FDA Committee Examines Cancer Risks Linked to Power Morcellation
An FDA advisory committee began meeting today, to review the risk of spreading cancer associated with power morcellation for uterine fibroid removal, and how the device may be safely used during minimally invasive hysterectomy and myomectomy procedures.
The meeting of the Obstetrics and Gynecology Devices Advisory Committee is being held today and tomorrow, following an FDA warning earlier this year that urged doctors to stop using laparoscopic power morcellators to remove uterine fibroids, due to the risk that some women may have unsuspected sarcoma in the uterus.
Power morcellators are medical devices used to cut up the uterus or uterine fibroids into small pieces, allowing the surgeons to remove the tissue through a small incision in the abdomen. However, for women with unsuspected sarcoma, power morcallation of uterine fibroids may cause cancerous cells to be spread throughout their body, quickly resulting in advanced stage cancer.
On April 17, the FDA issued a safety communication warning about the cancer risks with power morcellation, indicating that it would convene a public meeting of their Obstetrics and Gynecological Medical Device Advisory Committee to discuss (a) what role laparoscopic power morcellation should play in the treatment of uterine fibroids, (b) whether surgical techniques or accessories, such as tissue collection bags, may reduce the risk of spreading cancer and (c) whether stronger warnings about the cancer risks should be required for laparoscopic power morcellators.
The FDA prepared an executive summary (PDF) of its current findings for the committee, laying out the data that led the agency to conclude that power morcellation during uterine fibroid removal was too risky.
“Recent discussions within the patient and clinical communities as well as the peer-reviewed literature have raised awareness of the risk of spreading unsuspected cancerous tissue beyond the uterus when LPMs are used during surgeries intended to treat benign fibroids,” the FDA summary notes. “This iatrogenic dissemination of malignant tissue may result in the ‘upstaging’ of a tumor, thereby worsening a patient’s prognosis and likelihood for long-term survival.”
The FDA found that approximately 1 in 350 women who undergo a hysterectomy or myomectomy to remove uterine fibroids has uterine sarcoma that has not been diagnosed. About 1 in 500 have the more deadly leiomyosarcoma. With no reliable way to detect the cancers before the fibroids are removed, many hospitals have stopped using laparoscopic power morcellators.
According to the advisory committee’s agenda (PDF) posted before the start of the meetings, today’s sessions will include a general introduction to uterine fibroids, information on surgical options available for women experiencing symptoms associated with fibroids, radiological considerations in uterine fibroid disease and an overview of uterine sarcomas.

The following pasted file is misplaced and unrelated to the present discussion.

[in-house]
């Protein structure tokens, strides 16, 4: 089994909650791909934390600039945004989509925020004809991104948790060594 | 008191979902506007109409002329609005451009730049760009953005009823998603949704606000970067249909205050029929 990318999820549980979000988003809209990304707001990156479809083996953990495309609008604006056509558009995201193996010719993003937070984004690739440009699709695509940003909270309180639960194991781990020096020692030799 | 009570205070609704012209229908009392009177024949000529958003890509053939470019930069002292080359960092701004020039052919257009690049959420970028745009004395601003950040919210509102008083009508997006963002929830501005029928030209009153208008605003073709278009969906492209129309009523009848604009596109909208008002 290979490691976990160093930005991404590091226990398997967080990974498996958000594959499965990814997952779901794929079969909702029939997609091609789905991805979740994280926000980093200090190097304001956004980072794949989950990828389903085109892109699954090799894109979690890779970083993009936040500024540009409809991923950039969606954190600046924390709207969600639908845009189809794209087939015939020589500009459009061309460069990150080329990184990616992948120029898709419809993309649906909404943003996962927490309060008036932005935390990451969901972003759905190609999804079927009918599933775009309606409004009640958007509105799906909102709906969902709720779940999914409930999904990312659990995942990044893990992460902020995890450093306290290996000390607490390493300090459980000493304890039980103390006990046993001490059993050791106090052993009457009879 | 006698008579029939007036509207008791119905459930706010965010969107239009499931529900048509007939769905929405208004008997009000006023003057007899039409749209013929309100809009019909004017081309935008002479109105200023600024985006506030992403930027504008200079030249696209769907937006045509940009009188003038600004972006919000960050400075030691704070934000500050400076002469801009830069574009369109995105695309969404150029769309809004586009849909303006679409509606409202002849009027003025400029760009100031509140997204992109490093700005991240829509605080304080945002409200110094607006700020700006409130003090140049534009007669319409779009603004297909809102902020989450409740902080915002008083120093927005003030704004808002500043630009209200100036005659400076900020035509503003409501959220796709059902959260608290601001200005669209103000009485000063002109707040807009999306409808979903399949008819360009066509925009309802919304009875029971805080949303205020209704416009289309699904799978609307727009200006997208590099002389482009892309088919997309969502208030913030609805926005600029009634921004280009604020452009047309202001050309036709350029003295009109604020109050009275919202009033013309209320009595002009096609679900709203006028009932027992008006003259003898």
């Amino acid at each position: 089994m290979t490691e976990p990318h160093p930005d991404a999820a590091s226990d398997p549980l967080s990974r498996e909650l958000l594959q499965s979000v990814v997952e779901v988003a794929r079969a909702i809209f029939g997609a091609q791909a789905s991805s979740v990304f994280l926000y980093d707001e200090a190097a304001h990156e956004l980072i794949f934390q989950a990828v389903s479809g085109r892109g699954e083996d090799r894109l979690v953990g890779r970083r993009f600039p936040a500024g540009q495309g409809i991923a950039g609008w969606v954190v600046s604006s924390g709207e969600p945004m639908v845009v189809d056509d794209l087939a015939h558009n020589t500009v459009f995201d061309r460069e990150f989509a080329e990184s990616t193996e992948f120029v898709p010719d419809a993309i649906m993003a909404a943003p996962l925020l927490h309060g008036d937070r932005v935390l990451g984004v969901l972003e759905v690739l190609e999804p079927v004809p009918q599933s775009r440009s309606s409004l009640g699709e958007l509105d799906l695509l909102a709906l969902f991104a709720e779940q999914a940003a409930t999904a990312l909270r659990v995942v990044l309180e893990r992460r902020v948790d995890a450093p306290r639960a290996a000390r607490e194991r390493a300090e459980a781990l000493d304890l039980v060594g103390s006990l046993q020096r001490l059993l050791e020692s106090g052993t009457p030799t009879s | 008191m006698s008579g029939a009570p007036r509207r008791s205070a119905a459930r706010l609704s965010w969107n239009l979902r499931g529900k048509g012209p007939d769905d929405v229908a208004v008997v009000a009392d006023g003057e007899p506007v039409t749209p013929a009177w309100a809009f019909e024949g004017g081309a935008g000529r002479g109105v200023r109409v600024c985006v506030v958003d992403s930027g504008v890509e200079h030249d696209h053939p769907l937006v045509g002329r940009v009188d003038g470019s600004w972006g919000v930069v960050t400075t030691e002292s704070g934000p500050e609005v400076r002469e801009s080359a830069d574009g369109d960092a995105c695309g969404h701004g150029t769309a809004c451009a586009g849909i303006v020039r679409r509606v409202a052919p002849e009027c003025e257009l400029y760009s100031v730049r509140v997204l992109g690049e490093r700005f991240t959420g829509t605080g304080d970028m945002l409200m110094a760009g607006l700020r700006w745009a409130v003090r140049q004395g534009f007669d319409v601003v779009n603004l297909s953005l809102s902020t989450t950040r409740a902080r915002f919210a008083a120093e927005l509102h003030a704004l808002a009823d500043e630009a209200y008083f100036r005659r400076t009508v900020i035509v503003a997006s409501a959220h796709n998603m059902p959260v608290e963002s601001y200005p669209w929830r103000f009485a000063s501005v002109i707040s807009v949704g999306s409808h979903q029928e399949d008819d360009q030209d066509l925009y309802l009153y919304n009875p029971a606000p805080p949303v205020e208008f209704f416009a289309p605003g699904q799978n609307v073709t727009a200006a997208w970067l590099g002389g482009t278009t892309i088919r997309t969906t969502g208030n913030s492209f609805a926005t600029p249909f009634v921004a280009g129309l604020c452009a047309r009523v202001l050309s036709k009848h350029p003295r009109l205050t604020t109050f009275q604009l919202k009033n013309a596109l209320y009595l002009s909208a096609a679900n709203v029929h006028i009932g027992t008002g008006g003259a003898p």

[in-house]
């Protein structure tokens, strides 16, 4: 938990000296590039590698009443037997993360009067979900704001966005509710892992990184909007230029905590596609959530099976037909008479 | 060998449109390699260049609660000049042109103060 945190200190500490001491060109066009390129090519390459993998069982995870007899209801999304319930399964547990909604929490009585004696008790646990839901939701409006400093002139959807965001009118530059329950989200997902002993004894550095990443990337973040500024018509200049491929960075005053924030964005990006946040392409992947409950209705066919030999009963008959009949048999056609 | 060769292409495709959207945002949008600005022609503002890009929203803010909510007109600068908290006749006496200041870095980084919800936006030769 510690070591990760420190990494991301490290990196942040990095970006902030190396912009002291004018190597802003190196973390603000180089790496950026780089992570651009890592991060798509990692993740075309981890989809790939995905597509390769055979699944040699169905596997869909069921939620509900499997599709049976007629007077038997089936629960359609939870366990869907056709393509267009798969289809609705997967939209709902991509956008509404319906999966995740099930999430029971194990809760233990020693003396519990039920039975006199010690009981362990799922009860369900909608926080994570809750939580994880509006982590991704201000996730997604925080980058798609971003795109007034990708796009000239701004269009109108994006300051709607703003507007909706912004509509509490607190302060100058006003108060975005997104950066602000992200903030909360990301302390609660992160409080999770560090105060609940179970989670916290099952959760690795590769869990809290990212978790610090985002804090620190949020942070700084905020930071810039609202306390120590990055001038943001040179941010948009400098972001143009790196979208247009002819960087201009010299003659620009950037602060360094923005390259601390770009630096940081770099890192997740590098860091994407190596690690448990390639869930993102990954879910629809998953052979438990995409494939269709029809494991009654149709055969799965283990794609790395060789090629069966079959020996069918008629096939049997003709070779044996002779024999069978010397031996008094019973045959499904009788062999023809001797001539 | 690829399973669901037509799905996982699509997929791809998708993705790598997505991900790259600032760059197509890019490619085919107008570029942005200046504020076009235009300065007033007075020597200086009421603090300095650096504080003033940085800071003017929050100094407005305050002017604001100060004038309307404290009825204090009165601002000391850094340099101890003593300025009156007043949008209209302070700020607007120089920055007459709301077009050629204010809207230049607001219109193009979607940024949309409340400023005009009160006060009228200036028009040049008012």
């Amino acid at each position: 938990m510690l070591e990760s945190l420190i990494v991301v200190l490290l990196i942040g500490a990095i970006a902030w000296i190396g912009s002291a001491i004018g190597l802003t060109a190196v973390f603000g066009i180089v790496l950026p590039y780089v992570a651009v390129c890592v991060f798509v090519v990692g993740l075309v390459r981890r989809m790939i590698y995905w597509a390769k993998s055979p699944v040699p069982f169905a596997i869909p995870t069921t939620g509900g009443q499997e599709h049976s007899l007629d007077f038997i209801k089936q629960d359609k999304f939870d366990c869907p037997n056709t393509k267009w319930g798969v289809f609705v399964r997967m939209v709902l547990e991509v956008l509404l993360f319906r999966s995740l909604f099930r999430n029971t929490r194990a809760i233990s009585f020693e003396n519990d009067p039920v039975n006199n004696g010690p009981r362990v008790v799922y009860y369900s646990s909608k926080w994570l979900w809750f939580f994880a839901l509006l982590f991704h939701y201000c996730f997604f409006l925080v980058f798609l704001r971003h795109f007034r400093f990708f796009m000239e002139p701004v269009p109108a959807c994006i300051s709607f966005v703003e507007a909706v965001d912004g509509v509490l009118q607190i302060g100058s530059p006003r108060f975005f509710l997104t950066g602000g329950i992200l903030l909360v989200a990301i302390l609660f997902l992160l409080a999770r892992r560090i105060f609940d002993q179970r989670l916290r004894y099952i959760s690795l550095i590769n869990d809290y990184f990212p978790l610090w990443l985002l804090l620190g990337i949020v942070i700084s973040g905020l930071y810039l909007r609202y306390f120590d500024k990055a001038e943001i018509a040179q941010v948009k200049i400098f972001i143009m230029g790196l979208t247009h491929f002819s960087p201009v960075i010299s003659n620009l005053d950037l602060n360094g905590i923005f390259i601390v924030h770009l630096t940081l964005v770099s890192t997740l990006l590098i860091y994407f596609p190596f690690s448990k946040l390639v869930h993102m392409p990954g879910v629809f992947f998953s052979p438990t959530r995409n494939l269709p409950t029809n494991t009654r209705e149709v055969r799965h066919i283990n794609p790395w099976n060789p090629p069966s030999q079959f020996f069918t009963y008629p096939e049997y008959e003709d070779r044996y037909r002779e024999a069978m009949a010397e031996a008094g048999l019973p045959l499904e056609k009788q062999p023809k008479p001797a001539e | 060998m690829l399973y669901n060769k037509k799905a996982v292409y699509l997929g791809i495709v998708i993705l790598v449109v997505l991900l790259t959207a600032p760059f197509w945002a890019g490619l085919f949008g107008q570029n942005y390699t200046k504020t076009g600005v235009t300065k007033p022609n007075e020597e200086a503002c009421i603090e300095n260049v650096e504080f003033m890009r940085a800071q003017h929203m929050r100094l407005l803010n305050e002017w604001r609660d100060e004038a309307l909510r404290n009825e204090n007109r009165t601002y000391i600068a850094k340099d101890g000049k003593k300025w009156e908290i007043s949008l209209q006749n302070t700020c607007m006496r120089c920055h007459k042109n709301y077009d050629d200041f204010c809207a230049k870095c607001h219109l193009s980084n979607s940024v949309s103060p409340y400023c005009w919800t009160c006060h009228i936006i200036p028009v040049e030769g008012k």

Following panel deliberations and discussion later this afternoon, the meetings are expected adjourn this evening around 6:00 p.m.
Tomorrow the meeting will feature an open public hearing, with presentations from medical professional societies, patient advocacy and research groups, as well as public presenters.
Following discussion of several questions from the FDA to the panel of outside experts, a series of recommendations are expected about how the regulatory agency should address the potential power morcellation cancer risks. While the committee’s determinations are not binding on the FDA, the agency typically follows the final recommendations of outside advisory panels.
Morcellator Cancer Lawsuits
Following the FDA warnings issued earlier this year, a number of serious questions have been raised about why women were not previously informed about the potential risk of uterine cancer being spread by power morcellation.
With no effective method available for doctors to determine if women have unsuspected sarcoma prior to surgery, many doctors and hospitals have indicated that they are suspending use of power morcellation for minimally invasive hysterectomy and uterine fibroid removals until additional information is available about the best ways to avoid the risk. In addition, Johnson & Johnson’s Ethicon division, the world’s largest power morcellator manufacturer, stopped sales and production of power morcellators earlier this year.
A number of power morcellation cancer lawsuits are now being pursued on behalf of individuals who had leiomyosarcoma, endometrial stromal sarcoma or other cancers spread during the procedures.
Plaintiffs allege that as they are currently designed, power morcellators are unreasonably dangerous. In addition, women claim that they may have avoided spreading cancer throughout their body if information about the risk had been provided to the medical community, since a number of alternative treatment options are available for women with symptomatic uterine fibroids, including traditional surgical hyesterectomy performed vaginally or abdominally, catheter-based blocking of the uterine artery, high-intensity focused ultrasound, drug therapy and laparoscopic hysterectomy or myomectomy without use of morcellation.
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